When employees hunch over keyboards all day, all the motivational posters in all the break rooms of the world won’t improve their health.
Solution: Deliver practical, actionable advice directly into employees’ e-mail in-boxes.
Case study: Health care giant Kaiser Permanente—a leader in designing wellness programs for other organizations—created an innovative e-mail campaign to see whether it could get its own employees to eat better and exercise more.
For 16 weeks, Kaiser sent weekly e-mails suggesting small, practical, individually tailored goals. Example: Eat fruit for a snack three times a week, walk for 10 minutes a day at lunchtime or walk to the store instead of driving. The e-mails were tailored to employees’ individual life situations (e.g., children at home, busy schedules, etc.).
The e-mails linked to a personal home page with tips for achieving the small-step goals the respondent had selected, plus ways to track progress. Reminder messages were sent between each message.
The results: The study, which was funded by the U.S. Centers for Disease Control and Prevention, found that employees who received the messages significantly improved their health, compared to a control group that didn’t get the e-mails.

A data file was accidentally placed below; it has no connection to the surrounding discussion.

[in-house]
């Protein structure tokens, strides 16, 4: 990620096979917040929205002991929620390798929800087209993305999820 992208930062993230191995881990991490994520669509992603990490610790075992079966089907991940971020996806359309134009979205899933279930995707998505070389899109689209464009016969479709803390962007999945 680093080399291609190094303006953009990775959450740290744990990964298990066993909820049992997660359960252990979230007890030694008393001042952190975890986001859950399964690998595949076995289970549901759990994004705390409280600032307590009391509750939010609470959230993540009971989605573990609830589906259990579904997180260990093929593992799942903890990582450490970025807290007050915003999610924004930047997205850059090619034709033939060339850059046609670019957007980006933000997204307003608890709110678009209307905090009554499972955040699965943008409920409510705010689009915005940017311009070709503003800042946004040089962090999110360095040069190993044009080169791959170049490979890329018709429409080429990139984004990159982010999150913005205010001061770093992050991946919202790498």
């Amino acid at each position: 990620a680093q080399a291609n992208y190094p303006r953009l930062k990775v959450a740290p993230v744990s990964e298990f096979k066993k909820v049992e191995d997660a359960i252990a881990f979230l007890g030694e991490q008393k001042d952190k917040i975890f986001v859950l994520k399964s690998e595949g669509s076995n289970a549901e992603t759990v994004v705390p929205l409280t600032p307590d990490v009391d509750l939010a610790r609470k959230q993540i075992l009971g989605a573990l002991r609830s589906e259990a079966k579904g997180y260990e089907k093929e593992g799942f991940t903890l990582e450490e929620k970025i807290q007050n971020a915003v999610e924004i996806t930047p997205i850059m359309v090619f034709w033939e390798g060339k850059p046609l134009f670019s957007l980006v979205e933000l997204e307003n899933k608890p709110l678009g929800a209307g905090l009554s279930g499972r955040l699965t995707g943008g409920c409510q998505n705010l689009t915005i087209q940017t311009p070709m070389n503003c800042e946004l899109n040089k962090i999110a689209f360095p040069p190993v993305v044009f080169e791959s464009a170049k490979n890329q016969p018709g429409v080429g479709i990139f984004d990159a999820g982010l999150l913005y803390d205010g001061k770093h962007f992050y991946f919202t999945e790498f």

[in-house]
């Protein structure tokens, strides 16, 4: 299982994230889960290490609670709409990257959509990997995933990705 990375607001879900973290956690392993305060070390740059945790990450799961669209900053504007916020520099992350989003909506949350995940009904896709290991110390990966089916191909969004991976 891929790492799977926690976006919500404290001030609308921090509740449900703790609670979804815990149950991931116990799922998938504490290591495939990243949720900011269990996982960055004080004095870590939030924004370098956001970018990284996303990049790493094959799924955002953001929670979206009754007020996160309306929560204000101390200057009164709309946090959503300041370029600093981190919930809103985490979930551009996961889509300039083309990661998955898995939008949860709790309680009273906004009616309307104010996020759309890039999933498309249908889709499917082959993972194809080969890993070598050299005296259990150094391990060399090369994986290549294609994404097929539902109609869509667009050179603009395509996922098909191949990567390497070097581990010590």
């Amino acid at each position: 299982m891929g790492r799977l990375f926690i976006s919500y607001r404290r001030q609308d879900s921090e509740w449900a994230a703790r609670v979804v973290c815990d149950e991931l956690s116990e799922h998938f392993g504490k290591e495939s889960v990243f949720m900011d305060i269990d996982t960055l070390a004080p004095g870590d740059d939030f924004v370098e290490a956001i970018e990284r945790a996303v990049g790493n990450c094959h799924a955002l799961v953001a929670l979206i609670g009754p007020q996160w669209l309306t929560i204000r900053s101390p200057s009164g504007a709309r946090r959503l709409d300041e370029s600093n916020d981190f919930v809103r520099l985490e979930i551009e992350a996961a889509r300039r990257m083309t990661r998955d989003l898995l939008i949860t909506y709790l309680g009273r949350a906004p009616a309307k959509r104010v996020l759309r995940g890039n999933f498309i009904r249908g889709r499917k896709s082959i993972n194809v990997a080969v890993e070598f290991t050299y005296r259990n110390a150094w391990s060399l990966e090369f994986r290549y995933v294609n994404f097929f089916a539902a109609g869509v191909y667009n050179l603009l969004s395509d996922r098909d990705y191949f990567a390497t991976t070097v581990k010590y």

Participants were more physically active, ate more fruits and vegetables, and reduced their intake of saturated fats.
The message: “E-mail intervention programs are a very cost-effective way to get healthy,” says Barbara Sternfeld, the Kaiser scientist who headed the study. “A tailored e-mail program includes all the things that behavioral scientists have said for years about changing behavior: small goals tailored for the individual, reinforcement and tracking, but delivered in a mass, cost-effective way.”
Advice: According to Allyson Faist, CEO of the MEDeCOACH e-wellness firm, your electronic health communication program should be:
- Customized: Employees are more likely to pay attention to wellness messages that speak directly to their personal circumstances. Base your program on a preliminary assessment that identifies the health issues each employee faces.
- Simple to use: Go for quick-hit messages that provide information employees can easily act on. Kaiser Permanente didn’t suggest taking a walk “sometime.” It urged employees to take a walk today, during lunchtime.
- Engaging: Your goal is to motivate employees to act. Use language that inspires confidence. Respect employees’ judgment. Applaud successes!
- Private: Employees need to know that their personal medical information will be kept confidential.
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